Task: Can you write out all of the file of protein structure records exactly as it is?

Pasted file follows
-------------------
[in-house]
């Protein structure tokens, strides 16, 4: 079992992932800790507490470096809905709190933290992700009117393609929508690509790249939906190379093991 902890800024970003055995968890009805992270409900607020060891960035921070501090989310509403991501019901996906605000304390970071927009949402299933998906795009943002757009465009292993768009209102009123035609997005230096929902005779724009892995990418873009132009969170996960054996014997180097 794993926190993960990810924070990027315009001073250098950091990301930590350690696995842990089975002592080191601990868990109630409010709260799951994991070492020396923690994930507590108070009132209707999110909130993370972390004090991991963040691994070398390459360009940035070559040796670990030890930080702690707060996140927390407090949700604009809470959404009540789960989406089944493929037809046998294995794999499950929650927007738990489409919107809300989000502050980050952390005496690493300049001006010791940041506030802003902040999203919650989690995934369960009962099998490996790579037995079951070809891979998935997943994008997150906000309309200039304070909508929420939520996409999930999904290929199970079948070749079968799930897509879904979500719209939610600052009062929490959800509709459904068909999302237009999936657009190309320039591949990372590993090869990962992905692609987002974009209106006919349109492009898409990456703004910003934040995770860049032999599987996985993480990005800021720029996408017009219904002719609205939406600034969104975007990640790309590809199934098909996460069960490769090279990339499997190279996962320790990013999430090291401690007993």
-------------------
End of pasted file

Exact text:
[in-house]
């Protein structure tokens, strides 16, 4: 079992992932800790507490470096809905709190933290992700009117393609929508690509790249939906190379093991 902890800024970003055995968890009805992270409900607020060891960035921070501090989310509403991501019901996906605000304390970071927009949402299933998906795009943002757009465009292993768009209102009123035609997005230096929902005779724009892995990418873009132009969170996960054996014997180097 794993926190993960990810924070990027315009001073250098950091990301930590350690696995842990089975002592080191601990868990109630409010709260799951994991070492020396923690994930507590108070009132209707999110909130993370972390004090991991963040691994070398390459360009940035070559040796670990030890930080702690707060996140927390407090949700604009809470959404009540789960989406089944493929037809046998294995794999499950929650927007738990489409919107809300989000502050980050952390005496690493300049001006010791940041506030802003902040999203919650989690995934369960009962099998490996790579037995079951070809891979998935997943994008997150906000309309200039304070909508929420939520996409999930999904290929199970079948070749079968799930897509879904979500719209939610600052009062929490959800509709459904068909999302237009999936657009190309320039591949990372590993090869990962992905692609987002974009209106006919349109492009898409990456703004910003934040995770860049032999599987996985993480990005800021720029996408017009219904002719609205939406600034969104975007990640790309590809199934098909996460069960490769090279990339499997190279996962320790990013999430090291401690007993």